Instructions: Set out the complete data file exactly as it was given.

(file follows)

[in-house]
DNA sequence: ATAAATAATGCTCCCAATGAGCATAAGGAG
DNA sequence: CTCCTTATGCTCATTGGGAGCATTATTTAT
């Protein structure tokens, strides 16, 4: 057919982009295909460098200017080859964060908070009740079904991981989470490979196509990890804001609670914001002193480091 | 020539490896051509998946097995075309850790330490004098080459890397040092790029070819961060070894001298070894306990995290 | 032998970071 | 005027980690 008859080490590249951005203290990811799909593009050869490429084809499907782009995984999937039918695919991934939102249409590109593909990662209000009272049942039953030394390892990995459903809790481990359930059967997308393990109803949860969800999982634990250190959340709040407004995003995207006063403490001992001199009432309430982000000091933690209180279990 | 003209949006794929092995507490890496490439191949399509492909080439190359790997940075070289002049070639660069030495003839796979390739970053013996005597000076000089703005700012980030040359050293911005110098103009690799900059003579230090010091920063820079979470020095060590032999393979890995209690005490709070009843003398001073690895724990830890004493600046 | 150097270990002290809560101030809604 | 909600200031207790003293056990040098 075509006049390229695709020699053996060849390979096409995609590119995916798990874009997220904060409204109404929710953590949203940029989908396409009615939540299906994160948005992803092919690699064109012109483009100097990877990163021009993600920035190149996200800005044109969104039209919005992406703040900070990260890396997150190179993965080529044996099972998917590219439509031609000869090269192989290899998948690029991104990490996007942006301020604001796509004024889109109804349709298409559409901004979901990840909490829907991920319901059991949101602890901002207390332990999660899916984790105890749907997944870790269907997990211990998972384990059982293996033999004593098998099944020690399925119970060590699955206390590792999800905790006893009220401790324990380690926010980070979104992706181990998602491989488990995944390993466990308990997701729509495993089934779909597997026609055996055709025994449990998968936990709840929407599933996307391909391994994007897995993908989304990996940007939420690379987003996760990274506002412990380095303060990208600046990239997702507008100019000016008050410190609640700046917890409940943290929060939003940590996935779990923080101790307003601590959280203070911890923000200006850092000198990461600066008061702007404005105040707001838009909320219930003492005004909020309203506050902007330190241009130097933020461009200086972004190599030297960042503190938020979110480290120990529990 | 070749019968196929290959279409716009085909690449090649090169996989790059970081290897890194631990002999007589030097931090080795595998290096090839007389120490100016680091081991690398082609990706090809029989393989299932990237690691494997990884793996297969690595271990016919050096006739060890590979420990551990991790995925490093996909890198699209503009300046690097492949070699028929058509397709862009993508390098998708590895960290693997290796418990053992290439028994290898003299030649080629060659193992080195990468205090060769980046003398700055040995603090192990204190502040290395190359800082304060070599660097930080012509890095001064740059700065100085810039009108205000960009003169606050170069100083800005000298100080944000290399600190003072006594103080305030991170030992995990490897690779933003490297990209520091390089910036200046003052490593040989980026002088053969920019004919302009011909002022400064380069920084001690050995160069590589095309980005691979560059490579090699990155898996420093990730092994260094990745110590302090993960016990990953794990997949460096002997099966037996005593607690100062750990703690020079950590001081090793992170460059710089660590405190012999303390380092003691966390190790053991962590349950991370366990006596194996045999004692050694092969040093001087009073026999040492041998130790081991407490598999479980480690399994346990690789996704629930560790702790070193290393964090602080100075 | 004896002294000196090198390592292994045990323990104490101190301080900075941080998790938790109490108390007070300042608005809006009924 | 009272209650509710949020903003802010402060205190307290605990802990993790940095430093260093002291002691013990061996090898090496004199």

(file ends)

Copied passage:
[in-house]
DNA sequence: ATAAATAATGCTCCCAATGAGCATAAGGAG
DNA sequence: CTCCTTATGCTCATTGGGAGCATTATTTAT
């Protein structure tokens, strides 16, 4: 057919982009295909460098200017080859964060908070009740079904991981989470490979196509990890804001609670914001002193480091 | 020539490896051509998946097995075309850790330490004098080459890397040092790029070819961060070894001298070894306990995290 | 032998970071 | 005027980690 008859080490590249951005203290990811799909593009050869490429084809499907782009995984999937039918695919991934939102249409590109593909990662209000009272049942039953030394390892990995459903809790481990359930059967997308393990109803949860969800999982634990250190959340709040407004995003995207006063403490001992001199009432309430982000000091933690209180279990 | 003209949006794929092995507490890496490439191949399509492909080439190359790997940075070289002049070639660069030495003839796979390739970053013996005597000076000089703005700012980030040359050293911005110098103009690799900059003579230090010091920063820079979470020095060590032999393979890995209690005490709070009843003398001073690895724990830890004493600046 | 150097270990002290809560101030809604 | 909600200031207790003293056990040098 075509006049390229695709020699053996060849390979096409995609590119995916798990874009997220904060409204109404929710953590949203940029989908396409009615939540299906994160948005992803092919690699064109012109483009100097990877990163021009993600920035190149996200800005044109969104039209919005992406703040900070990260890396997150190179993965080529044996099972998917590219439509031609000869090269192989290899998948690029991104990490996007942006301020604001796509004024889109109804349709298409559409901004979901990840909490829907991920319901059991949101602890901002207390332990999660899916984790105890749907997944870790269907997990211990998972384990059982293996033999004593098998099944020690399925119970060590699955206390590792999800905790006893009220401790324990380690926010980070979104992706181990998602491989488990995944390993466990308990997701729509495993089934779909597997026609055996055709025994449990998968936990709840929407599933996307391909391994994007897995993908989304990996940007939420690379987003996760990274506002412990380095303060990208600046990239997702507008100019000016008050410190609640700046917890409940943290929060939003940590996935779990923080101790307003601590959280203070911890923000200006850092000198990461600066008061702007404005105040707001838009909320219930003492005004909020309203506050902007330190241009130097933020461009200086972004190599030297960042503190938020979110480290120990529990 | 070749019968196929290959279409716009085909690449090649090169996989790059970081290897890194631990002999007589030097931090080795595998290096090839007389120490100016680091081991690398082609990706090809029989393989299932990237690691494997990884793996297969690595271990016919050096006739060890590979420990551990991790995925490093996909890198699209503009300046690097492949070699028929058509397709862009993508390098998708590895960290693997290796418990053992290439028994290898003299030649080629060659193992080195990468205090060769980046003398700055040995603090192990204190502040290395190359800082304060070599660097930080012509890095001064740059700065100085810039009108205000960009003169606050170069100083800005000298100080944000290399600190003072006594103080305030991170030992995990490897690779933003490297990209520091390089910036200046003052490593040989980026002088053969920019004919302009011909002022400064380069920084001690050995160069590589095309980005691979560059490579090699990155898996420093990730092994260094990745110590302090993960016990990953794990997949460096002997099966037996005593607690100062750990703690020079950590001081090793992170460059710089660590405190012999303390380092003691966390190790053991962590349950991370366990006596194996045999004692050694092969040093001087009073026999040492041998130790081991407490598999479980480690399994346990690789996704629930560790702790070193290393964090602080100075 | 004896002294000196090198390592292994045990323990104490101190301080900075941080998790938790109490108390007070300042608005809006009924 | 009272209650509710949020903003802010402060205190307290605990802990993790940095430093260093002291002691013990061996090898090496004199």